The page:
Soviets yield to Sakharov -- but how much?

The Soviet authorities, in a surprise move, say they have decided to meet the demand for which dissident physicist Andrei Sakharov went on hunger strike nearly three weeks ago.

If implemented, the stated decision to allow Liza Alexeyeva to join Dr. Sakharov's stepson in the United States would be a sharp departure from past Kremlin policy on political dissidence - and from the Soviets' public position on the Sakharov protest fast.

In a development suggesting uncertainty as to when and whether Miss Alexeyeva would actually be allowed to leave, she was told late Dec. 9 that the timing of her departure would depend partly on her ''behavior toward foreigners.''

She said she was advised, in particular, not to ''cause anti-Soviet noise to be made abroad,'' a clear reference to her meetings with Western reporters here since Sakharov and his wife began their hunger strike late last month.

Miss Alexeyeva, summoned by the KGB security police for a mid-afternoon meeting Dec. 9, says she was told ''a decision had been taken yesterday to give me an exit visa.''

She was told that the Nobel Peace Prize winner had been informed of the decision and had given up his hunger strike. Sakharov was now feeling ''better, '' KGB official Alexander Baranov reportedly told her. But when asked about the scientist's wife, the official could offer ''no further information.''

Miss Alexeyeva -- her face taut with fatigue -- told reporters afterward, ''I don't understand. . . . This is very strange.'' Friends spoke of the Soviet move with a mix of relief and skepticism.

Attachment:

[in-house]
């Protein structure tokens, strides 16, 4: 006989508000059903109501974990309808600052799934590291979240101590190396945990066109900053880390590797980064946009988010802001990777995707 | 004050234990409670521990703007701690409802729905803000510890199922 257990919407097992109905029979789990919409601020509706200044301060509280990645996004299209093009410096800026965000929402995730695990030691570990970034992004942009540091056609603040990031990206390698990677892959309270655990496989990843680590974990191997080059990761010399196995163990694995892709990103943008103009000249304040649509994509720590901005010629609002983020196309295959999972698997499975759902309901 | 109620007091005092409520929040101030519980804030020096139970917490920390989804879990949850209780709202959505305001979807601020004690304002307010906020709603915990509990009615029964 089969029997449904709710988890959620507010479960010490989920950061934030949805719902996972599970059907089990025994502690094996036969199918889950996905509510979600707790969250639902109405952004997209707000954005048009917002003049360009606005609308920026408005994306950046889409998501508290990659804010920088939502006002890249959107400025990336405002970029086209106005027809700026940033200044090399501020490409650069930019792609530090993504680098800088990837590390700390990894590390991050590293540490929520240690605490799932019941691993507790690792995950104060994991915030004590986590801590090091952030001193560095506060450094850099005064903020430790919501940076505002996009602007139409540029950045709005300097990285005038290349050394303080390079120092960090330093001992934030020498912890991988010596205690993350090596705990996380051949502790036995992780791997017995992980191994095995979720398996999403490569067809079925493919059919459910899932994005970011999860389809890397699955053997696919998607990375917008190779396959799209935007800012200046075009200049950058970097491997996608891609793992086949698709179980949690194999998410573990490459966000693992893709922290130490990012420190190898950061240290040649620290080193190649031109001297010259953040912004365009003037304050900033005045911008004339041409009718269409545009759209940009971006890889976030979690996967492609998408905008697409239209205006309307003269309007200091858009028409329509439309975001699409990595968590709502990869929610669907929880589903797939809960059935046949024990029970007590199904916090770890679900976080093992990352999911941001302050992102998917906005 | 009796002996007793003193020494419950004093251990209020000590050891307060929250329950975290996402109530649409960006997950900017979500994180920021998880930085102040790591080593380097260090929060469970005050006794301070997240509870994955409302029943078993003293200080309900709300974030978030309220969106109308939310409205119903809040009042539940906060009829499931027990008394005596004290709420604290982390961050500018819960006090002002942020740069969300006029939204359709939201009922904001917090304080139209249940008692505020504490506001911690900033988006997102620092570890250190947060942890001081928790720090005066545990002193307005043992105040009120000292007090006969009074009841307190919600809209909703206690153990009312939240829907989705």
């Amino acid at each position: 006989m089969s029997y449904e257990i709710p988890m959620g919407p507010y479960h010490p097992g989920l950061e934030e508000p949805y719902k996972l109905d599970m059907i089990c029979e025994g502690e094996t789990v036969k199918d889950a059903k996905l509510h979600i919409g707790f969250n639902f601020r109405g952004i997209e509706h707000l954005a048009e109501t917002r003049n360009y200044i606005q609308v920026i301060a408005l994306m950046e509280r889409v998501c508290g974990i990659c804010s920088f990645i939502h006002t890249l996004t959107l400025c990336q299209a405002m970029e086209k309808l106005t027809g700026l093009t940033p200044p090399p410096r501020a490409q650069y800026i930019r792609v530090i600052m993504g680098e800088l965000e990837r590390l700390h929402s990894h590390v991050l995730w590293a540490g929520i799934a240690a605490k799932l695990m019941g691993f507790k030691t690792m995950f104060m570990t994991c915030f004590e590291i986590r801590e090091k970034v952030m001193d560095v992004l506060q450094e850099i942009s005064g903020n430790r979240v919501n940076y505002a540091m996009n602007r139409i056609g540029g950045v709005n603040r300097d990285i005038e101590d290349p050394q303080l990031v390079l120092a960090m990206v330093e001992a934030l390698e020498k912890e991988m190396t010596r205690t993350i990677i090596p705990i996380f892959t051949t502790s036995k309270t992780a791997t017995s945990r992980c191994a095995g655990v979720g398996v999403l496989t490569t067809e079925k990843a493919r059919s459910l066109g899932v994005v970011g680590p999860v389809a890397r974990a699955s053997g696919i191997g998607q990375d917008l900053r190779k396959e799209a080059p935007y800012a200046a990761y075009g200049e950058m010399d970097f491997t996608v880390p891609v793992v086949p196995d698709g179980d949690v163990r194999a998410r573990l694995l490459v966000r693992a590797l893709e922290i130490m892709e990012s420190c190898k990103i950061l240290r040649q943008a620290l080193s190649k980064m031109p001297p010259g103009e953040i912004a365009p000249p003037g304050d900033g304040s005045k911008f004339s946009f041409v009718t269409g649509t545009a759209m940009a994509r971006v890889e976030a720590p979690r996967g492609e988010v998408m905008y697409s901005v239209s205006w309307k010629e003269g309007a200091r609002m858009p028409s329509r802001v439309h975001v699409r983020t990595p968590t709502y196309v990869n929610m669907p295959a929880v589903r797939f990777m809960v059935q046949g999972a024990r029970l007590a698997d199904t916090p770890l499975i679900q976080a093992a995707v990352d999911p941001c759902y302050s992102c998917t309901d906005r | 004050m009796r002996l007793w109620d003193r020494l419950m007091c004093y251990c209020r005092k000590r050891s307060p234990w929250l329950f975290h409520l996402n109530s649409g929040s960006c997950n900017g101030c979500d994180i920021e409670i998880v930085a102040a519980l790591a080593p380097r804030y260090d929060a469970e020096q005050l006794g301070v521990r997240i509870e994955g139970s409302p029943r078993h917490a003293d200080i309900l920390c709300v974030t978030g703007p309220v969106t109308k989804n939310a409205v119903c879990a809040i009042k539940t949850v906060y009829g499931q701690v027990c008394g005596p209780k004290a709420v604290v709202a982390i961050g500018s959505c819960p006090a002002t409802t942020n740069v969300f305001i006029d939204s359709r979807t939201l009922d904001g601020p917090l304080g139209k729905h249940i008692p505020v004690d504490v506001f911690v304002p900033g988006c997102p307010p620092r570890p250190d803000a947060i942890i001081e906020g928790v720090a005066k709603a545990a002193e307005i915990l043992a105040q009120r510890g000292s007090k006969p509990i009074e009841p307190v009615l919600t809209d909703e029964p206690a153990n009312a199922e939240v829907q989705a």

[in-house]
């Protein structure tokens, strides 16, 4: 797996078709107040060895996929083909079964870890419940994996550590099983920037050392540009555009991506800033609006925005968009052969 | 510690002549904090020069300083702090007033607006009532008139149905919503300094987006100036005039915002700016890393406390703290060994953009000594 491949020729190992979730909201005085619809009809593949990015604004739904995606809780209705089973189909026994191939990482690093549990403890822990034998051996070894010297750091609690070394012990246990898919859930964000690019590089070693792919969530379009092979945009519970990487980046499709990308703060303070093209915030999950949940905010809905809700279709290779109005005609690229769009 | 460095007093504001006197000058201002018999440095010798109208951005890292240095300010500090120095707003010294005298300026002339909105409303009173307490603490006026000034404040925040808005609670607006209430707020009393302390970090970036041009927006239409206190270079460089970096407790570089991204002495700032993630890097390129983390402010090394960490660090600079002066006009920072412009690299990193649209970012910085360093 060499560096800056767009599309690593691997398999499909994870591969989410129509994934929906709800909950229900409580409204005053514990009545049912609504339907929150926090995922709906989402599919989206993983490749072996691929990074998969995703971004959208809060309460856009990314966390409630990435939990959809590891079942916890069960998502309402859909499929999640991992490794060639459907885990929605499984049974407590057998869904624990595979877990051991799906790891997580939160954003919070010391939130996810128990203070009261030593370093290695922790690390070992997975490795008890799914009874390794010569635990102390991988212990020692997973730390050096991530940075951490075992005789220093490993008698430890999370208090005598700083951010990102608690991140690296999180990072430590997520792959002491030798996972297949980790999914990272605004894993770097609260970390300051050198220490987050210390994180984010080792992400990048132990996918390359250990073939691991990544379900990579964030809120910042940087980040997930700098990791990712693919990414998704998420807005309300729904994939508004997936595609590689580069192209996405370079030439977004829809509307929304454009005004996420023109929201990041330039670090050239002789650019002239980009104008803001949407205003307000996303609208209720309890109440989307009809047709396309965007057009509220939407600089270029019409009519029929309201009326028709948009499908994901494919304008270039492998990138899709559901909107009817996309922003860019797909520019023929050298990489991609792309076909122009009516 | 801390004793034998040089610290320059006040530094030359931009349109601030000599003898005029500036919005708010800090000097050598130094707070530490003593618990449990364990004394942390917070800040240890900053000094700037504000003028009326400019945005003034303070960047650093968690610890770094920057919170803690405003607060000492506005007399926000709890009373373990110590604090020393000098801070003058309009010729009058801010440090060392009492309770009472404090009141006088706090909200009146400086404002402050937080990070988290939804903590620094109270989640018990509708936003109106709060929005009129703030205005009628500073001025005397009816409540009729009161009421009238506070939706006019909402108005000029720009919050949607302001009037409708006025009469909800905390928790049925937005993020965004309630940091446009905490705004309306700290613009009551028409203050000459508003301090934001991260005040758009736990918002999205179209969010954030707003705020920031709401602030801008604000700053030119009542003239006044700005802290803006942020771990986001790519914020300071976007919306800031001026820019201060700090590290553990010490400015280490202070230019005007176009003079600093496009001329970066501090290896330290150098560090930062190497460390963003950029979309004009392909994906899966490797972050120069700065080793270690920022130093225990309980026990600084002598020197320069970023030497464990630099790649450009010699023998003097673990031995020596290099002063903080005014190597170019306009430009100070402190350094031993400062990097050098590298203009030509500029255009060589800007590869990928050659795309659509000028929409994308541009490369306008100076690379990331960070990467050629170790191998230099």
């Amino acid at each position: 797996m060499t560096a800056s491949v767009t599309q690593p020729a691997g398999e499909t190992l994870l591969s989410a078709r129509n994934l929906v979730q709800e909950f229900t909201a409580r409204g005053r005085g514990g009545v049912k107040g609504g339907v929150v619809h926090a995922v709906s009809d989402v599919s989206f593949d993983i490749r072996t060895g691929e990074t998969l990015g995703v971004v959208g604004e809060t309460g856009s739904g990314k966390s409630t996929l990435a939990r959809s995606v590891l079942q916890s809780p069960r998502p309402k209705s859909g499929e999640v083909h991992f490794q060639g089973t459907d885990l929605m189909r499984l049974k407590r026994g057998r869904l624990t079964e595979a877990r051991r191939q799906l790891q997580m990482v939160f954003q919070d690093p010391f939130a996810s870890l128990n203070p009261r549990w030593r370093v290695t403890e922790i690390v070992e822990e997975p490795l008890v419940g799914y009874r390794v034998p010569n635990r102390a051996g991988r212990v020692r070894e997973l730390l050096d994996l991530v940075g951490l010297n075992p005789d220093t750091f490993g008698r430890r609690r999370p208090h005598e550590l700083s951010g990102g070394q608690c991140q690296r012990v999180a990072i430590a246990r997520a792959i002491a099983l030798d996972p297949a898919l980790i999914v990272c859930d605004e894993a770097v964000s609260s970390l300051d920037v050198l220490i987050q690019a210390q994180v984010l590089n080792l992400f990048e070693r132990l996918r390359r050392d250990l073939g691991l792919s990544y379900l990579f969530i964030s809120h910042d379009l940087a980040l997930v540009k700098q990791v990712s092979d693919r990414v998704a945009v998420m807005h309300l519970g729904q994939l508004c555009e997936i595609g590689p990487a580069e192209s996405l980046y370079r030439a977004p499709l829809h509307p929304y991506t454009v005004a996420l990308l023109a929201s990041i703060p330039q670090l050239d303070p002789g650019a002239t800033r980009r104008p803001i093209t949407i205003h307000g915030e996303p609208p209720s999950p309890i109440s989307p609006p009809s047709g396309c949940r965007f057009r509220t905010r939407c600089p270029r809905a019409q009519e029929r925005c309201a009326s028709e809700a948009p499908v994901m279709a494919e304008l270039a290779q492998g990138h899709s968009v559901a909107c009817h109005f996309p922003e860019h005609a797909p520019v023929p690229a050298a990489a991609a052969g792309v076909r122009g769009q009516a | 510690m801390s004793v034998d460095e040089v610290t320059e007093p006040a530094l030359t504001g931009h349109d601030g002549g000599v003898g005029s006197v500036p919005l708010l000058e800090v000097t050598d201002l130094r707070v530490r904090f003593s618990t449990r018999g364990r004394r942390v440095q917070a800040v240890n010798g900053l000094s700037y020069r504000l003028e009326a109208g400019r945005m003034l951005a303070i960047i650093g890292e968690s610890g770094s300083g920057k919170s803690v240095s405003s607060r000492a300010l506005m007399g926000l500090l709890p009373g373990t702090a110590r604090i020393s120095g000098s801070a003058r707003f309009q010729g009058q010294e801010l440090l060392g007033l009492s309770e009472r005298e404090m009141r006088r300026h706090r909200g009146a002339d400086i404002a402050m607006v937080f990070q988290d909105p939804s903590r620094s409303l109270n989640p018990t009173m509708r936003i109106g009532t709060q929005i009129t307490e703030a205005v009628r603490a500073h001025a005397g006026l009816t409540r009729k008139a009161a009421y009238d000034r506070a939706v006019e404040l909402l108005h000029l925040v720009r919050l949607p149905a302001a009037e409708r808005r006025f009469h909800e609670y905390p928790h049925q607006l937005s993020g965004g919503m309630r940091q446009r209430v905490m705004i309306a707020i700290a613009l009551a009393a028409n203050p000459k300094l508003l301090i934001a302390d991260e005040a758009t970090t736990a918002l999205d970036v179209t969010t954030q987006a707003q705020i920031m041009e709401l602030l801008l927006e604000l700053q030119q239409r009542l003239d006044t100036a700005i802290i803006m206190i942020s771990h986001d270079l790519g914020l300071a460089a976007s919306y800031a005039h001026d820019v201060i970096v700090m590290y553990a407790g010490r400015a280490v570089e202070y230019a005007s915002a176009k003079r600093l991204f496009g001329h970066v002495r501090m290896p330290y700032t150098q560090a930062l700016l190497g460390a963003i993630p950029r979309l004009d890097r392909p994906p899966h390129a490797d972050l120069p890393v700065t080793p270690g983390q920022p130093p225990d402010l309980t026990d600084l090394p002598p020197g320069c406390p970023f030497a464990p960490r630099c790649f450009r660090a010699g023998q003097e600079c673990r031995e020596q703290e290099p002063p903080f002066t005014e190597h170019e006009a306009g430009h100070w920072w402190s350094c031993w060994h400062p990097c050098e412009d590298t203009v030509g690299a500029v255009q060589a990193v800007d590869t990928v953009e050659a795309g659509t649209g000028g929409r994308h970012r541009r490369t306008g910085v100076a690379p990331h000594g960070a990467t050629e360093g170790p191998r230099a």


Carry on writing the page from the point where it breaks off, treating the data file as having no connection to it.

Only days earlier, the Soviet government newspaper Izvestia denounced the Sakharovs' fast as a ''provocation.'' The paper charged that the Sakharovs had been ''brainwashing'' the young woman and ''urging her to leave the USSR.'' Izvestia said her ailing parents were against such schemes, and added: ''Our laws say that children must take care of their disabled parents, advanced in years.''

The article ended with the brief announcement that the Sakharovs -- who began their protest Nov. 22 in Gorky, where the scientist has been exiled some two years -- had been taken to the hospital for ''preventive care.'' Friends were convinced they had been hospitalized against their will. Miss Alexeyeva expressed fears they were being force-fed.

Diplomats took the hospitalization as a reflection of genuine nervousness over the Sakharov protest at a time when the Kremlin is seeking better ties with the West. Since the hunger strike began, the Soviets have come under wide criticism from prominent Western figures, including even the generally pro-Soviet chief of the French Communist Party.

A small minority of foreign diplomats here speculated the Kremlin might bring itself to bury its preoccupation with military security and banish Dr. Sakharov to the West, despite his involvement more than two decades ago in development of the Soviet hydrogen bomb.

The unanimous assumption has been that Miss Alexeyeva -- married to Dr. Sakharov's stepson in a proxy ceremony Moscow does not recognize -- would be denied an exit visa.

By late afternoon Dec. 9, even pedestrians who usually tune in to Western radio broadcasts had not yet heard of the reported Soviet turnaround. Told of it and asked for comment, they reacted with surprise.

Some had read the Izvestia article.''Well, we are good to be rid of anti-Soviet people who want to leave,'' said one man.

But there was open puzzlement in most of the replies.

''Yes, this is strange,'' said a young man in the familiar Russian fur hat. ''But who knows? Politics is politics. . . .''

A transport worker paused, knocked the season's first good snow from his boots, and declared: ''It is hard for us in the working class to comment on such matters. You must go to a higher level.''

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